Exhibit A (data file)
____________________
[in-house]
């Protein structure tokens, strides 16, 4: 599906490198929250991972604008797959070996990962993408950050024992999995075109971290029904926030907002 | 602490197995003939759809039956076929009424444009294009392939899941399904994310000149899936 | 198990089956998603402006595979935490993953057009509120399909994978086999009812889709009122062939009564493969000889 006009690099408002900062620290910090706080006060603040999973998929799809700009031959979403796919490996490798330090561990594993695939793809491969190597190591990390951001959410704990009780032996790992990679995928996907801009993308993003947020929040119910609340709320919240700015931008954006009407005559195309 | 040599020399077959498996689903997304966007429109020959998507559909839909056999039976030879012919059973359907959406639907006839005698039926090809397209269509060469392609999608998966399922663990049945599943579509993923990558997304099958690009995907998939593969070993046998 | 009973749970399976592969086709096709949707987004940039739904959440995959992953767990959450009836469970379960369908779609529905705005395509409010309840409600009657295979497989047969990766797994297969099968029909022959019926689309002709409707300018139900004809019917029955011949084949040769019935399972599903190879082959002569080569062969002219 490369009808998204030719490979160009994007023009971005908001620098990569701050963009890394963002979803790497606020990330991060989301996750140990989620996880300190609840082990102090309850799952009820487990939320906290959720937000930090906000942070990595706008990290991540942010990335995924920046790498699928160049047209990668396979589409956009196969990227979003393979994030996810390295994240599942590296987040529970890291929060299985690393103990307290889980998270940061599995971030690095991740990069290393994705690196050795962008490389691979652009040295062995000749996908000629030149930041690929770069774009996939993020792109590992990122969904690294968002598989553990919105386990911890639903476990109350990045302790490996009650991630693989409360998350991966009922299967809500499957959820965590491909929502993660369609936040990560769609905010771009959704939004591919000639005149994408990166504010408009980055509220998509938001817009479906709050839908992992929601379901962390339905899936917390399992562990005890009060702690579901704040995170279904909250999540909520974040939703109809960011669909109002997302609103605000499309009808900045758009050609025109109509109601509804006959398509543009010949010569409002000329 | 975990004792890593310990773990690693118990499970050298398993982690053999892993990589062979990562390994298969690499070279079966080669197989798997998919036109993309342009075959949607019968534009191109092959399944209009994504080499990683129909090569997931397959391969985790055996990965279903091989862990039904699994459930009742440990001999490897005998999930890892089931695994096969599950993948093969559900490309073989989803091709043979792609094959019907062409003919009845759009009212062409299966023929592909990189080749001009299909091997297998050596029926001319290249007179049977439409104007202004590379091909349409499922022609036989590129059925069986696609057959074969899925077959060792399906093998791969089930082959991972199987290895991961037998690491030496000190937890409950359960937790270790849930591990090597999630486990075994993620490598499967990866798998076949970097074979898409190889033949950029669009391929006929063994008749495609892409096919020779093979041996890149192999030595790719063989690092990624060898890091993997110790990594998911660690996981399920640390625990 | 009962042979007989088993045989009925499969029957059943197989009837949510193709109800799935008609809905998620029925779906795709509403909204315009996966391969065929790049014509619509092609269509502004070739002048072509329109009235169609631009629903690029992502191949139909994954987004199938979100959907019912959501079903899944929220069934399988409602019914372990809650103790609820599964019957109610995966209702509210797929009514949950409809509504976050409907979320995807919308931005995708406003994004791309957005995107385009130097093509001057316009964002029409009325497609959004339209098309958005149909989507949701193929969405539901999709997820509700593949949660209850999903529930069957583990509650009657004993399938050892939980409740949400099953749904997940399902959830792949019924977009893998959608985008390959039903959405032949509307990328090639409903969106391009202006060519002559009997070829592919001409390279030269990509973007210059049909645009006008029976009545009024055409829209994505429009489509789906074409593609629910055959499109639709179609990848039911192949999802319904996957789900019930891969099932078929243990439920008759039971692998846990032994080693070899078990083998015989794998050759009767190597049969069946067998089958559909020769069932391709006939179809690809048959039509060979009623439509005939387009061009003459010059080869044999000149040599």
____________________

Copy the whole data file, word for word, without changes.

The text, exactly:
[in-house]
């Protein structure tokens, strides 16, 4: 599906490198929250991972604008797959070996990962993408950050024992999995075109971290029904926030907002 | 602490197995003939759809039956076929009424444009294009392939899941399904994310000149899936 | 198990089956998603402006595979935490993953057009509120399909994978086999009812889709009122062939009564493969000889 006009690099408002900062620290910090706080006060603040999973998929799809700009031959979403796919490996490798330090561990594993695939793809491969190597190591990390951001959410704990009780032996790992990679995928996907801009993308993003947020929040119910609340709320919240700015931008954006009407005559195309 | 040599020399077959498996689903997304966007429109020959998507559909839909056999039976030879012919059973359907959406639907006839005698039926090809397209269509060469392609999608998966399922663990049945599943579509993923990558997304099958690009995907998939593969070993046998 | 009973749970399976592969086709096709949707987004940039739904959440995959992953767990959450009836469970379960369908779609529905705005395509409010309840409600009657295979497989047969990766797994297969099968029909022959019926689309002709409707300018139900004809019917029955011949084949040769019935399972599903190879082959002569080569062969002219 490369009808998204030719490979160009994007023009971005908001620098990569701050963009890394963002979803790497606020990330991060989301996750140990989620996880300190609840082990102090309850799952009820487990939320906290959720937000930090906000942070990595706008990290991540942010990335995924920046790498699928160049047209990668396979589409956009196969990227979003393979994030996810390295994240599942590296987040529970890291929060299985690393103990307290889980998270940061599995971030690095991740990069290393994705690196050795962008490389691979652009040295062995000749996908000629030149930041690929770069774009996939993020792109590992990122969904690294968002598989553990919105386990911890639903476990109350990045302790490996009650991630693989409360998350991966009922299967809500499957959820965590491909929502993660369609936040990560769609905010771009959704939004591919000639005149994408990166504010408009980055509220998509938001817009479906709050839908992992929601379901962390339905899936917390399992562990005890009060702690579901704040995170279904909250999540909520974040939703109809960011669909109002997302609103605000499309009808900045758009050609025109109509109601509804006959398509543009010949010569409002000329 | 975990004792890593310990773990690693118990499970050298398993982690053999892993990589062979990562390994298969690499070279079966080669197989798997998919036109993309342009075959949607019968534009191109092959399944209009994504080499990683129909090569997931397959391969985790055996990965279903091989862990039904699994459930009742440990001999490897005998999930890892089931695994096969599950993948093969559900490309073989989803091709043979792609094959019907062409003919009845759009009212062409299966023929592909990189080749001009299909091997297998050596029926001319290249007179049977439409104007202004590379091909349409499922022609036989590129059925069986696609057959074969899925077959060792399906093998791969089930082959991972199987290895991961037998690491030496000190937890409950359960937790270790849930591990090597999630486990075994993620490598499967990866798998076949970097074979898409190889033949950029669009391929006929063994008749495609892409096919020779093979041996890149192999030595790719063989690092990624060898890091993997110790990594998911660690996981399920640390625990 | 009962042979007989088993045989009925499969029957059943197989009837949510193709109800799935008609809905998620029925779906795709509403909204315009996966391969065929790049014509619509092609269509502004070739002048072509329109009235169609631009629903690029992502191949139909994954987004199938979100959907019912959501079903899944929220069934399988409602019914372990809650103790609820599964019957109610995966209702509210797929009514949950409809509504976050409907979320995807919308931005995708406003994004791309957005995107385009130097093509001057316009964002029409009325497609959004339209098309958005149909989507949701193929969405539901999709997820509700593949949660209850999903529930069957583990509650009657004993399938050892939980409740949400099953749904997940399902959830792949019924977009893998959608985008390959039903959405032949509307990328090639409903969106391009202006060519002559009997070829592919001409390279030269990509973007210059049909645009006008029976009545009024055409829209994505429009489509789906074409593609629910055959499109639709179609990848039911192949999802319904996957789900019930891969099932078929243990439920008759039971692998846990032994080693070899078990083998015989794998050759009767190597049969069946067998089958559909020769069932391709006939179809690809048959039509060979009623439509005939387009061009003459010059080869044999000149040599």